Winning in New York is certainly memorable, but losing can be too. One of my friends joked with me the other day that we've been watching the Knicks since they were horrible. "Remember, when they had Pat Cummings?"
Remember Pat Cummings?
Cummings wasn't the smoothest of Knicks in his four years in New York, but he played hard and was, by all intents and purposes, a good NBA player. Still, Cummings represented the early Patrick Ewing years, which weren't the most successful the franchise has ever seen. Those teams were pretty bad. Cummings was guilty by association.
Fans of Nate Robinson will be sure to defend the guard's tenure under Mike D'Antoni by saying the Knicks coach has problems communicating. They can point to the Stephon Marbury situation last season and Larry Hughes this year as evidence that he's a coach who gives players a raw deal. Robinson was in the coach's doghouse during a stretch that saw the Knicks play their best basketball in years in December, but fans still clamored for Nate to get in the game.
They paid for tickets to see the little guy light up the court and have the opportunity to do so Tuesday as the Celtics are in town.
Robinson is a polarizing player. His stature should mean that he has no business on an NBA floor, let alone winning dunk contests and going off on huge offensive nights.
By all admission on the surface, Robinson was a good soldier here. He kept his mouth shut during the benching and came back to explode on the Hawks down in Atlanta. The guy just wants to play ... a lot. Unfortunately, he's not getting the opportunity to showcase his talents in Boston. His minutes are spotty and he's not a favorite of Doc Rivers, it appears, in big games. With the Celtics in a critical game against LeBron James and the Cleveland Cavaliers on Sunday, Nate didn't play. In fact, Rivers set his playoff rotation and Nate is not in it.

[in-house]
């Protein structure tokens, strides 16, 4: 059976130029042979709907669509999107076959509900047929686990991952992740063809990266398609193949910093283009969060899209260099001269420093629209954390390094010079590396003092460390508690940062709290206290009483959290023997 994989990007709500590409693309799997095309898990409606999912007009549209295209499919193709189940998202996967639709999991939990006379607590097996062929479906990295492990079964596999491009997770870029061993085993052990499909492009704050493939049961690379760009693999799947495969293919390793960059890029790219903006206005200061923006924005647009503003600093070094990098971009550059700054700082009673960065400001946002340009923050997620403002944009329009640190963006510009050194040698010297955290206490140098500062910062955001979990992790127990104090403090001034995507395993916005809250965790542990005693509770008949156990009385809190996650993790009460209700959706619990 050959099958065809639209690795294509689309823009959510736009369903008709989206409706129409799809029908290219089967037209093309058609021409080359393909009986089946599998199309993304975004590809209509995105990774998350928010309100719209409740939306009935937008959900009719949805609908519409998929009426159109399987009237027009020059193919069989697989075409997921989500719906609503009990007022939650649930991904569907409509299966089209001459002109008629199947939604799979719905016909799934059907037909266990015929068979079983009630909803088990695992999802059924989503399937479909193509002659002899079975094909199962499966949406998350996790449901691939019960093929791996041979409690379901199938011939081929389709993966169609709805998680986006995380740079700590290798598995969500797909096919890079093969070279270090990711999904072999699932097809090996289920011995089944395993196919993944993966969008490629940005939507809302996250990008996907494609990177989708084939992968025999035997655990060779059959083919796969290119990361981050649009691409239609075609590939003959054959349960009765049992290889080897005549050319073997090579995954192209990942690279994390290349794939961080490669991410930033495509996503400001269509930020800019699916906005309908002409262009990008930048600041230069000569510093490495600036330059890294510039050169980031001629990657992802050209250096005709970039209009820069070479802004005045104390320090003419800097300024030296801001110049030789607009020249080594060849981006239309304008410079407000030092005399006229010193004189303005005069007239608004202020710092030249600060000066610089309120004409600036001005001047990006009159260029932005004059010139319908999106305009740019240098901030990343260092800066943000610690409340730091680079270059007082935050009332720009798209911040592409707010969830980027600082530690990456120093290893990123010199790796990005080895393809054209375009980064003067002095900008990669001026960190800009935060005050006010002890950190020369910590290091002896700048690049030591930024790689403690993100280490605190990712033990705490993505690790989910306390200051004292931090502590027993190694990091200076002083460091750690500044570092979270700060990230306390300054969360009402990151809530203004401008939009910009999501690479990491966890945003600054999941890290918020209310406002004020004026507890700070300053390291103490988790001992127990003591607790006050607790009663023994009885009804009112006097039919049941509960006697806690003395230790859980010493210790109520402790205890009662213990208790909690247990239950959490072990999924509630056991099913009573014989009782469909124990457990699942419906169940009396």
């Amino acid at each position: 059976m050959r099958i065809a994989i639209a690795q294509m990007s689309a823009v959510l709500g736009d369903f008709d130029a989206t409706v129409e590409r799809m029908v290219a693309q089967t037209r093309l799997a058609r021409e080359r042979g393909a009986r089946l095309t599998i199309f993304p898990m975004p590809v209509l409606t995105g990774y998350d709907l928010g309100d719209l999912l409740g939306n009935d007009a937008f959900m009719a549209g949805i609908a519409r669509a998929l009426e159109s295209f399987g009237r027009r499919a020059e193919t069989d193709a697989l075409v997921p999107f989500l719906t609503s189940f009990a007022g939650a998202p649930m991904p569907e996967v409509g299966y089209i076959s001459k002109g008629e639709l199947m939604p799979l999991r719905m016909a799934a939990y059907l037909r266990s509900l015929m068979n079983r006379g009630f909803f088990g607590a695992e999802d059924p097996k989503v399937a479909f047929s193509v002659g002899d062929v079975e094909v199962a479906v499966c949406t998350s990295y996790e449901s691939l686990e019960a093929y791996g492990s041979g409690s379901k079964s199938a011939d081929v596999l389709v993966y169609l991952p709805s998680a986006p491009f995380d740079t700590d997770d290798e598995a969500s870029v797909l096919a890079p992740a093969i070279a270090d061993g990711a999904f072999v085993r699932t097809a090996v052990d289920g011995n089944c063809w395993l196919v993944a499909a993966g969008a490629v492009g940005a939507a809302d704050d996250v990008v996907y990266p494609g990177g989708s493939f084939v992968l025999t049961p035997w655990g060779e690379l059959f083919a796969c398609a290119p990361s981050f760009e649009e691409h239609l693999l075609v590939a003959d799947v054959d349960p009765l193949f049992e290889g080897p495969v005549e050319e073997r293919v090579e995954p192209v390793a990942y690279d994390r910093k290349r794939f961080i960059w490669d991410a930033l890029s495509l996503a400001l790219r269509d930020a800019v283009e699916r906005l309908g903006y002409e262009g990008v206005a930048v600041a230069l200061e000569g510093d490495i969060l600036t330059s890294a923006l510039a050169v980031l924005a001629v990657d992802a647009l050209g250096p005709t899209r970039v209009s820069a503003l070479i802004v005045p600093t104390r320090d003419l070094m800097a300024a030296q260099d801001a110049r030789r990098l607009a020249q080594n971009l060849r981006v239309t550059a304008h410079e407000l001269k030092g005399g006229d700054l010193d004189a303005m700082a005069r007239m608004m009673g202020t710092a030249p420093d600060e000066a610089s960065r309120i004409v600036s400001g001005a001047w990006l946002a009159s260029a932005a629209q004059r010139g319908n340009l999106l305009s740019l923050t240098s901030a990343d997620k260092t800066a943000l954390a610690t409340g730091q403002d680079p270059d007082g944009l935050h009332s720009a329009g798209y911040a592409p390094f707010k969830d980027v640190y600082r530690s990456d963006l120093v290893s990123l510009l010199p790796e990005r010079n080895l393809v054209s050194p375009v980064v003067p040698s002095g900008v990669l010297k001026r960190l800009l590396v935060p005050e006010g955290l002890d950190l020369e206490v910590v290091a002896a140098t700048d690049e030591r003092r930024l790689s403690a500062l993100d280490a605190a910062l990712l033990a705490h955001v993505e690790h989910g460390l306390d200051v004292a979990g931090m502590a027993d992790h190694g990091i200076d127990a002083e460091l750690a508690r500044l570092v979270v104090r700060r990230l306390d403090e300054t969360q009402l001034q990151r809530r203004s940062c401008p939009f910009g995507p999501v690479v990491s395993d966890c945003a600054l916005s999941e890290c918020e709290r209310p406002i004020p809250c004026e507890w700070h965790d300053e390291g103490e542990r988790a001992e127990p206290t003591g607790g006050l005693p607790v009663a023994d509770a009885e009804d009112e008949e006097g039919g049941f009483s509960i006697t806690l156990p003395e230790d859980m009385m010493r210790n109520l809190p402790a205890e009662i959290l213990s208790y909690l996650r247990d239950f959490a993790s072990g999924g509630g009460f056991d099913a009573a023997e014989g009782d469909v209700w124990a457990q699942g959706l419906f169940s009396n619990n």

What does that tell you?
Well, it tells me that Nate is a showman without much substance. It shows me that, due to his tenure in New York, where losing was not exactly at a premium, his experience doesn't translate in Boston, a team just a few years away from their last championship and poised to make one last effort at another.
It also tells me that Robinson hasn't done the things in Boston in his brief time there to make himself a winning player. Once again, he's handling it all pretty well. But the Celtics pride themselves on few turnovers and great man-to-man defense, which are Nate's biggest weaknesses. Come to think of it, most players who don't play all that much on really good teams have similar MOs.
So as Robinson comes back to the Garden, there will be plenty of his jerseys in the crowd along with passionate fans screaming for him to get in the game. What his future career holds is somewhat of a mystery. He's an unrestricted free agent this summer. I'd venture to guess that if a team is in the market for a showman, or a "hype man," they'd reach out to Nate. But based on what we've seen so far, one would have to guess that the organization willing to bring him in would be more concerned with putting fans in the seats than with winning games on the court.
As far as his legacy in New York is concerned, Nate should be remembered by fans as a player who played hard and played to the crowd. But, like Cummings, he'll also be guilty by association.
And for younger fans, his name may come up some five, 10 or 15 years down the road in a conversation like this one:
"I've been a Knicks fan since they were horrible. Remember, when they had Nate Robinson?"